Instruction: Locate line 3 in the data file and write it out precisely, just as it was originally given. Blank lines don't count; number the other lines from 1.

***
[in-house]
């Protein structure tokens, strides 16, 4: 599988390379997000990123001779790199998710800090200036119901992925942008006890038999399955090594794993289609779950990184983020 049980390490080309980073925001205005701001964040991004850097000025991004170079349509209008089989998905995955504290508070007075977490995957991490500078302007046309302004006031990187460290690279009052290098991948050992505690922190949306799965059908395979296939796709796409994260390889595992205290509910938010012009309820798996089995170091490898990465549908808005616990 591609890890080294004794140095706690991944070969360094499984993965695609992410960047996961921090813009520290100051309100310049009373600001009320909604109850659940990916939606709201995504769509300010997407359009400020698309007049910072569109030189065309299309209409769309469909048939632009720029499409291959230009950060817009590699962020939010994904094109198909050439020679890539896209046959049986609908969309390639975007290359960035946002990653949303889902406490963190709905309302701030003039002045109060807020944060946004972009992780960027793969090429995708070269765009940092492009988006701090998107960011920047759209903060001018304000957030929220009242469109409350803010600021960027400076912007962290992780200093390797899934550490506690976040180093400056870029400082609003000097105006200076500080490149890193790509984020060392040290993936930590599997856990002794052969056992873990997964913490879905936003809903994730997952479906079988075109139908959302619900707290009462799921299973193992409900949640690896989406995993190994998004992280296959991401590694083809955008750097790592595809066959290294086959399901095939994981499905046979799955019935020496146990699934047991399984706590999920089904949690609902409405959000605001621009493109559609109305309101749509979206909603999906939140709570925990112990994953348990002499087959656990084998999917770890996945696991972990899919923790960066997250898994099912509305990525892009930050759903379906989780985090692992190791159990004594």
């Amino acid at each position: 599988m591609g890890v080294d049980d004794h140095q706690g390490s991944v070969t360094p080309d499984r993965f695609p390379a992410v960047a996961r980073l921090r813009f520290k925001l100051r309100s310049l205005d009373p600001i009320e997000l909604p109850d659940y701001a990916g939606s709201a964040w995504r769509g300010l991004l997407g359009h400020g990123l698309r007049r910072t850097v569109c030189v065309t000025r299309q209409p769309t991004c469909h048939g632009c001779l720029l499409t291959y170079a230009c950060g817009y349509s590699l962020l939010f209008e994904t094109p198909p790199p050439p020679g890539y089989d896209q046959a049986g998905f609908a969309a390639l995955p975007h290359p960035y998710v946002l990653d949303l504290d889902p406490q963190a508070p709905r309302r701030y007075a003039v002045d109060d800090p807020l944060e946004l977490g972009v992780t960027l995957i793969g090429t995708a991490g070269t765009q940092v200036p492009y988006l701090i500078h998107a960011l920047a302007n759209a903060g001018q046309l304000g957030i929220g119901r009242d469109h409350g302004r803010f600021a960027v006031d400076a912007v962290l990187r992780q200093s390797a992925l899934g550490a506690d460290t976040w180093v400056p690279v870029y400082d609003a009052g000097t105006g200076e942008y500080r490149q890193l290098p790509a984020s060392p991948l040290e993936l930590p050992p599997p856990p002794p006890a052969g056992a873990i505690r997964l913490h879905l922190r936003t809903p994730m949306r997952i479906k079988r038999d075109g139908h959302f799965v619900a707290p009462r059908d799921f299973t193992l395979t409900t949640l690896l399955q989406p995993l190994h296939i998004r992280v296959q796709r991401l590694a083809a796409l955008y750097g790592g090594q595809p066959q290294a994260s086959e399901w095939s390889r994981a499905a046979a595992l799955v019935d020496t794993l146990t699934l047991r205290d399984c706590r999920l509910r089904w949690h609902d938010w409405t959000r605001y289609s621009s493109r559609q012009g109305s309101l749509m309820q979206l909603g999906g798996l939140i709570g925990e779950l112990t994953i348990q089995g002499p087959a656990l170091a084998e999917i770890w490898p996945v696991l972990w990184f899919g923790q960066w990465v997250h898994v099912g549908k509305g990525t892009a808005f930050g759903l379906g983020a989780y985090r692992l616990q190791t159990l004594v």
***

């Amino acid at each position: 599988m591609g890890v080294d049980d004794h140095q706690g390490s991944v070969t360094p080309d499984r993965f695609p390379a992410v960047a996961r980073l921090r813009f520290k925001l100051r309100s310049l205005d009373p600001i009320e997000l909604p109850d659940y701001a990916g939606s709201a964040w995504r769509g300010l991004l997407g359009h400020g990123l698309r007049r910072t850097v569109c030189v065309t000025r299309q209409p769309t991004c469909h048939g632009c001779l720029l499409t291959y170079a230009c950060g817009y349509s590699l962020l939010f209008e994904t094109p198909p790199p050439p020679g890539y089989d896209q046959a049986g998905f609908a969309a390639l995955p975007h290359p960035y998710v946002l990653d949303l504290d889902p406490q963190a508070p709905r309302r701030y007075a003039v002045d109060d800090p807020l944060e946004l977490g972009v992780t960027l995957i793969g090429t995708a991490g070269t765009q940092v200036p492009y988006l701090i500078h998107a960011l920047a302007n759209a903060g001018q046309l304000g957030i929220g119901r009242d469109h409350g302004r803010f600021a960027v006031d400076a912007v962290l990187r992780q200093s390797a992925l899934g550490a506690d460290t976040w180093v400056p690279v870029y400082d609003a009052g000097t105006g200076e942008y500080r490149q890193l290098p790509a984020s060392p991948l040290e993936l930590p050992p599997p856990p002794p006890a052969g056992a873990i505690r997964l913490h879905l922190r936003t809903p994730m949306r997952i479906k079988r038999d075109g139908h959302f799965v619900a707290p009462r059908d799921f299973t193992l395979t409900t949640l690896l399955q989406p995993l190994h296939i998004r992280v296959q796709r991401l590694a083809a796409l955008y750097g790592g090594q595809p066959q290294a994260s086959e399901w095939s390889r994981a499905a046979a595992l799955v019935d020496t794993l146990t699934l047991r205290d399984c706590r999920l509910r089904w949690h609902d938010w409405t959000r605001y289609s621009s493109r559609q012009g109305s309101l749509m309820q979206l909603g999906g798996l939140i709570g925990e779950l112990t994953i348990q089995g002499p087959a656990l170091a084998e999917i770890w490898p996945v696991l972990w990184f899919g923790q960066w990465v997250h898994v099912g549908k509305g990525t892009a808005f930050g759903l379906g983020a989780y985090r692992l616990q190791t159990l004594v």